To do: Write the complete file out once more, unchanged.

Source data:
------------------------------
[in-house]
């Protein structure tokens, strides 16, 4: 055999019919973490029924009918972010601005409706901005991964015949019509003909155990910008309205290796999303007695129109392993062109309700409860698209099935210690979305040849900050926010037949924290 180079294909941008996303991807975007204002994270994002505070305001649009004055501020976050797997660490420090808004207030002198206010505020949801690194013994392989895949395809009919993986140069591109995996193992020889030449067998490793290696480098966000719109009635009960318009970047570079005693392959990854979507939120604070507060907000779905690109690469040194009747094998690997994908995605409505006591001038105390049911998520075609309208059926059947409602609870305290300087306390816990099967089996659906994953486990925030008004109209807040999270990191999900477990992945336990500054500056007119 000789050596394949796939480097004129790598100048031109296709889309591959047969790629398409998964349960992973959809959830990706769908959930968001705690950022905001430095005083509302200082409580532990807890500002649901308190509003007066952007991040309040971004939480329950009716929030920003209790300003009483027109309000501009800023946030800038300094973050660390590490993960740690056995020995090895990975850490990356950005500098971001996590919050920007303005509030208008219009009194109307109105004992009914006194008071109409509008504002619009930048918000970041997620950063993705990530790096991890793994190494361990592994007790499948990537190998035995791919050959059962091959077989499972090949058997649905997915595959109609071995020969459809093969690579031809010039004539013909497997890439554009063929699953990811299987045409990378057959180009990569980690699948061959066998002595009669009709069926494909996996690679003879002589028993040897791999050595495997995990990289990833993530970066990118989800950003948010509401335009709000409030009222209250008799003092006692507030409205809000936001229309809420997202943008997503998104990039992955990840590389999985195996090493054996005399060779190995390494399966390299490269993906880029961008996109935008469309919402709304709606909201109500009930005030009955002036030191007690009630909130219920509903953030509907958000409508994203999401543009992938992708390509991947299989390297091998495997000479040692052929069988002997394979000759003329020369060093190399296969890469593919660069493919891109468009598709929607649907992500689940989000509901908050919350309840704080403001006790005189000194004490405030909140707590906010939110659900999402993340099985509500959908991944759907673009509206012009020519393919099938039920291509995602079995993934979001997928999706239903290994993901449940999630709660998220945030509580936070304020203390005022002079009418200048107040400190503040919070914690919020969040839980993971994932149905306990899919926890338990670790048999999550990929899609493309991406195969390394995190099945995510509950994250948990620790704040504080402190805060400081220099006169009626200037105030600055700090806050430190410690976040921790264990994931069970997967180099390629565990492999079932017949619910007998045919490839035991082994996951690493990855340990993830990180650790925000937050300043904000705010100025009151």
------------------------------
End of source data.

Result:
[in-house]
């Protein structure tokens, strides 16, 4: 055999019919973490029924009918972010601005409706901005991964015949019509003909155990910008309205290796999303007695129109392993062109309700409860698209099935210690979305040849900050926010037949924290 180079294909941008996303991807975007204002994270994002505070305001649009004055501020976050797997660490420090808004207030002198206010505020949801690194013994392989895949395809009919993986140069591109995996193992020889030449067998490793290696480098966000719109009635009960318009970047570079005693392959990854979507939120604070507060907000779905690109690469040194009747094998690997994908995605409505006591001038105390049911998520075609309208059926059947409602609870305290300087306390816990099967089996659906994953486990925030008004109209807040999270990191999900477990992945336990500054500056007119 000789050596394949796939480097004129790598100048031109296709889309591959047969790629398409998964349960992973959809959830990706769908959930968001705690950022905001430095005083509302200082409580532990807890500002649901308190509003007066952007991040309040971004939480329950009716929030920003209790300003009483027109309000501009800023946030800038300094973050660390590490993960740690056995020995090895990975850490990356950005500098971001996590919050920007303005509030208008219009009194109307109105004992009914006194008071109409509008504002619009930048918000970041997620950063993705990530790096991890793994190494361990592994007790499948990537190998035995791919050959059962091959077989499972090949058997649905997915595959109609071995020969459809093969690579031809010039004539013909497997890439554009063929699953990811299987045409990378057959180009990569980690699948061959066998002595009669009709069926494909996996690679003879002589028993040897791999050595495997995990990289990833993530970066990118989800950003948010509401335009709000409030009222209250008799003092006692507030409205809000936001229309809420997202943008997503998104990039992955990840590389999985195996090493054996005399060779190995390494399966390299490269993906880029961008996109935008469309919402709304709606909201109500009930005030009955002036030191007690009630909130219920509903953030509907958000409508994203999401543009992938992708390509991947299989390297091998495997000479040692052929069988002997394979000759003329020369060093190399296969890469593919660069493919891109468009598709929607649907992500689940989000509901908050919350309840704080403001006790005189000194004490405030909140707590906010939110659900999402993340099985509500959908991944759907673009509206012009020519393919099938039920291509995602079995993934979001997928999706239903290994993901449940999630709660998220945030509580936070304020203390005022002079009418200048107040400190503040919070914690919020969040839980993971994932149905306990899919926890338990670790048999999550990929899609493309991406195969390394995190099945995510509950994250948990620790704040504080402190805060400081220099006169009626200037105030600055700090806050430190410690976040921790264990994931069970997967180099390629565990492999079932017949619910007998045919490839035991082994996951690493990855340990993830990180650790925000937050300043904000705010100025009151």